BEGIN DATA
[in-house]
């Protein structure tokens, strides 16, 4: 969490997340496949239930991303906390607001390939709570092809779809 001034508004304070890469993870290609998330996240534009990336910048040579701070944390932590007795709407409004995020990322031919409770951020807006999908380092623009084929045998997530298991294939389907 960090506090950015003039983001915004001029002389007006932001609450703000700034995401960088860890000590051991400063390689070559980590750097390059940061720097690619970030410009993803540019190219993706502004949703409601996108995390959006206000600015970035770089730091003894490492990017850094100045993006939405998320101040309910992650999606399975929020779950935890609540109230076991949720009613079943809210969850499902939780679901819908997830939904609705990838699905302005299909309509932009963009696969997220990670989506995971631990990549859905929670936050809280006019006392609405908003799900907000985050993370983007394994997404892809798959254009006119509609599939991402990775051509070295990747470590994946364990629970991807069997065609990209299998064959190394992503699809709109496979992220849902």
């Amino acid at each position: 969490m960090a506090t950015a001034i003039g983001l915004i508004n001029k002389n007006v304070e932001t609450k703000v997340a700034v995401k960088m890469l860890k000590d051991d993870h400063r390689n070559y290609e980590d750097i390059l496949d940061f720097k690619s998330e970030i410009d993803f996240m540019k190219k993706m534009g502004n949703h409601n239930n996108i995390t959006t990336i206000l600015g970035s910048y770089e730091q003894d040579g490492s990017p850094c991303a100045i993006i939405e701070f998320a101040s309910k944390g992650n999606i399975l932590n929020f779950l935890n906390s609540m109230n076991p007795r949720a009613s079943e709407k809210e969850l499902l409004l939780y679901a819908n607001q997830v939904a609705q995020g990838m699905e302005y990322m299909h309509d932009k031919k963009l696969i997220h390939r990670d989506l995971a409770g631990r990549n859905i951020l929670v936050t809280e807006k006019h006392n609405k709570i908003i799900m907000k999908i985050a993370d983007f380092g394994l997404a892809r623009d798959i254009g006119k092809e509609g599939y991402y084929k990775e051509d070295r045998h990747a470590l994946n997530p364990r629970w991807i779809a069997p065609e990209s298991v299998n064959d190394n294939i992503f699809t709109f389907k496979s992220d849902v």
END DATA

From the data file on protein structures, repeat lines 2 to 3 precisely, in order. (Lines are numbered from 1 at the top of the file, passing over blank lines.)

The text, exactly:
């Protein structure tokens, strides 16, 4: 969490997340496949239930991303906390607001390939709570092809779809 001034508004304070890469993870290609998330996240534009990336910048040579701070944390932590007795709407409004995020990322031919409770951020807006999908380092623009084929045998997530298991294939389907 960090506090950015003039983001915004001029002389007006932001609450703000700034995401960088860890000590051991400063390689070559980590750097390059940061720097690619970030410009993803540019190219993706502004949703409601996108995390959006206000600015970035770089730091003894490492990017850094100045993006939405998320101040309910992650999606399975929020779950935890609540109230076991949720009613079943809210969850499902939780679901819908997830939904609705990838699905302005299909309509932009963009696969997220990670989506995971631990990549859905929670936050809280006019006392609405908003799900907000985050993370983007394994997404892809798959254009006119509609599939991402990775051509070295990747470590994946364990629970991807069997065609990209299998064959190394992503699809709109496979992220849902």
């Amino acid at each position: 969490m960090a506090t950015a001034i003039g983001l915004i508004n001029k002389n007006v304070e932001t609450k703000v997340a700034v995401k960088m890469l860890k000590d051991d993870h400063r390689n070559y290609e980590d750097i390059l496949d940061f720097k690619s998330e970030i410009d993803f996240m540019k190219k993706m534009g502004n949703h409601n239930n996108i995390t959006t990336i206000l600015g970035s910048y770089e730091q003894d040579g490492s990017p850094c991303a100045i993006i939405e701070f998320a101040s309910k944390g992650n999606i399975l932590n929020f779950l935890n906390s609540m109230n076991p007795r949720a009613s079943e709407k809210e969850l499902l409004l939780y679901a819908n607001q997830v939904a609705q995020g990838m699905e302005y990322m299909h309509d932009k031919k963009l696969i997220h390939r990670d989506l995971a409770g631990r990549n859905i951020l929670v936050t809280e807006k006019h006392n609405k709570i908003i799900m907000k999908i985050a993370d983007f380092g394994l997404a892809r623009d798959i254009g006119k092809e509609g599939y991402y084929k990775e051509d070295r045998h990747a470590l994946n997530p364990r629970w991807i779809a069997p065609e990209s298991v299998n064959d190394n294939i992503f699809t709109f389907k496979s992220d849902v």